https://zoom.us/j/668360261?pwd=U1R6djFFVTNIenM1SWJVSTdCY0JTdz09

====== A quick breakdown of the web address ====
The ‘?’ in the uniform resource locator (URL) begins the ‘query string’. A query string is the part of a URL which assigns values to specified parameters. The less techie terms it means, “We are about to send some information in the website (zoom.us in this case) to provide this website with some special information about the user accessing the website or maybe their access privileges for example.” Following the ‘? ‘are name=value pairs. In this case we only have one pair ‘pwd=U1R6djFFVTNIenM1SWJVSTdCY0JTdz09’ where ‘pwd’ is the name and ‘U1R6djFFVTNIenM1SWJVSTdCY0JTdz09’ is the value of ‘pwd’. The value of ‘pwd’ is a backdoor to getting into the meeting, and tells Zoom “It’s okay, to let this person into the meeting without them typing the password”. The value of pwd is set to a long random string to make it impossible for others to guess. In other words, if you wanted to give your friends a backdoor into this Zoom meeting without entering a password then you could send them this link, and then send everyone else to the front-door, being ‘https://zoom.us/j/668360261‘. Others would never be able to guess the pwd part of the URL (and neither would any automated scripts) and would be forced to login manually.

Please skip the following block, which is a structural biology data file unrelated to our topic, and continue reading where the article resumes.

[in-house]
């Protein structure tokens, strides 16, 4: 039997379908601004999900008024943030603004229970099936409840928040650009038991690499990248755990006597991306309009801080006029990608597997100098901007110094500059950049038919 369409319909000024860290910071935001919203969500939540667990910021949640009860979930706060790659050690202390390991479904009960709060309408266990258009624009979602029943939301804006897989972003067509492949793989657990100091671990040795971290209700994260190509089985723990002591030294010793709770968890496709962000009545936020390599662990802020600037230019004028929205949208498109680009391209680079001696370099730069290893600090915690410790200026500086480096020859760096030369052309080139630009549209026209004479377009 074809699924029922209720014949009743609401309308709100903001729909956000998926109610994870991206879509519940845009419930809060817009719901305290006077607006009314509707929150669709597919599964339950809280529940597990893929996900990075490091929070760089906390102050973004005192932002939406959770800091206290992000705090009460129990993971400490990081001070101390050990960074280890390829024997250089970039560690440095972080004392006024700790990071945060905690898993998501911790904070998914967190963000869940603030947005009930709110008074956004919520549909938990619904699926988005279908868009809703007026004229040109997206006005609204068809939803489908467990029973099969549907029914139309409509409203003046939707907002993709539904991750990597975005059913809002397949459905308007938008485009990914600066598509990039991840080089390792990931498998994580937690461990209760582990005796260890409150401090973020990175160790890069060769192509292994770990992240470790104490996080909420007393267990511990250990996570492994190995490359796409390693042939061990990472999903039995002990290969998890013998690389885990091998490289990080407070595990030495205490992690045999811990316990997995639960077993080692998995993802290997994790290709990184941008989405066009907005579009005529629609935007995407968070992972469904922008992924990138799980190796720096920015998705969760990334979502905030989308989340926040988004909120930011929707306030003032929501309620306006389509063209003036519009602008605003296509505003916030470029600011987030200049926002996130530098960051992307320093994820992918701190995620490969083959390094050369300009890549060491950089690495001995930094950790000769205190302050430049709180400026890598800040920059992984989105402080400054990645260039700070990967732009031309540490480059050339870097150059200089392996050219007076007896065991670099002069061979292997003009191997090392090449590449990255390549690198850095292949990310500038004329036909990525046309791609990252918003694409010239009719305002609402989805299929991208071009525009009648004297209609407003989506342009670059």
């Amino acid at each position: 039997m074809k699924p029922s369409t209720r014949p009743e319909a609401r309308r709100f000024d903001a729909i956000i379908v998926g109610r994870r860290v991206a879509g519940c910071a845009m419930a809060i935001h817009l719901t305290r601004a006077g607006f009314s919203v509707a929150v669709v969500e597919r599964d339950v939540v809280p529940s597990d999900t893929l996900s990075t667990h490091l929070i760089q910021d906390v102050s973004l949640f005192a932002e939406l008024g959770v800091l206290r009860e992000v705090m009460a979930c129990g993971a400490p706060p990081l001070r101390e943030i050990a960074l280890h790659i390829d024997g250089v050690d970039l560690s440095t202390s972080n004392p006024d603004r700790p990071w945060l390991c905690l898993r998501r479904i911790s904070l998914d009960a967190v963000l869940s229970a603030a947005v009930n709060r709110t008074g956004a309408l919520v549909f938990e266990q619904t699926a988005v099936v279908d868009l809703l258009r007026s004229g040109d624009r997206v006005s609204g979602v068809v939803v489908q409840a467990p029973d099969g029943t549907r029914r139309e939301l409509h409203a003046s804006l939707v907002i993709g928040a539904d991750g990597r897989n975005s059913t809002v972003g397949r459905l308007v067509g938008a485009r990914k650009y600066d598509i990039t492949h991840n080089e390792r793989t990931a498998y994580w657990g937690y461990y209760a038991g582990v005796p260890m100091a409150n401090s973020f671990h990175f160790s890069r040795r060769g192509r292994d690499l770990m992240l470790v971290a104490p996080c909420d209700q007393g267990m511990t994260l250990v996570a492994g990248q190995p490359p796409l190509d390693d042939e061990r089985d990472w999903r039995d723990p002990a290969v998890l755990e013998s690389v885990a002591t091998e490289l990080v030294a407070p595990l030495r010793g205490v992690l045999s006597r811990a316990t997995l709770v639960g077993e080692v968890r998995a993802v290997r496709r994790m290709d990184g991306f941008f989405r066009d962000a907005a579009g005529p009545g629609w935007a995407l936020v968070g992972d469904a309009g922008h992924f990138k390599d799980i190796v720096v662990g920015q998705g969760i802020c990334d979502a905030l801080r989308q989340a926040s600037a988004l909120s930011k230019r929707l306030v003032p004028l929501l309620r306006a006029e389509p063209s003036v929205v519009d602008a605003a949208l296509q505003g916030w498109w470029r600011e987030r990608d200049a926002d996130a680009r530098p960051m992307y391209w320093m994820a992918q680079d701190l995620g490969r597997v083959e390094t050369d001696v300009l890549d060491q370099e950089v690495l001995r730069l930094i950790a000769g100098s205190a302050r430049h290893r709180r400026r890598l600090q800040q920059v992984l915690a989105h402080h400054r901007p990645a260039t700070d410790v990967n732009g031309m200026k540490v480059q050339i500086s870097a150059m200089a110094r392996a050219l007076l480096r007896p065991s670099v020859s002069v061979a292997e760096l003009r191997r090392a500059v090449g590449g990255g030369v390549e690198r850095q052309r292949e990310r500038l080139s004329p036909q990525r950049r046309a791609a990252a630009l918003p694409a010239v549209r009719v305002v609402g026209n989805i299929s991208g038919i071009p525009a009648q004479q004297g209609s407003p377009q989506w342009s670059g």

Extended learning (not related to Zoom):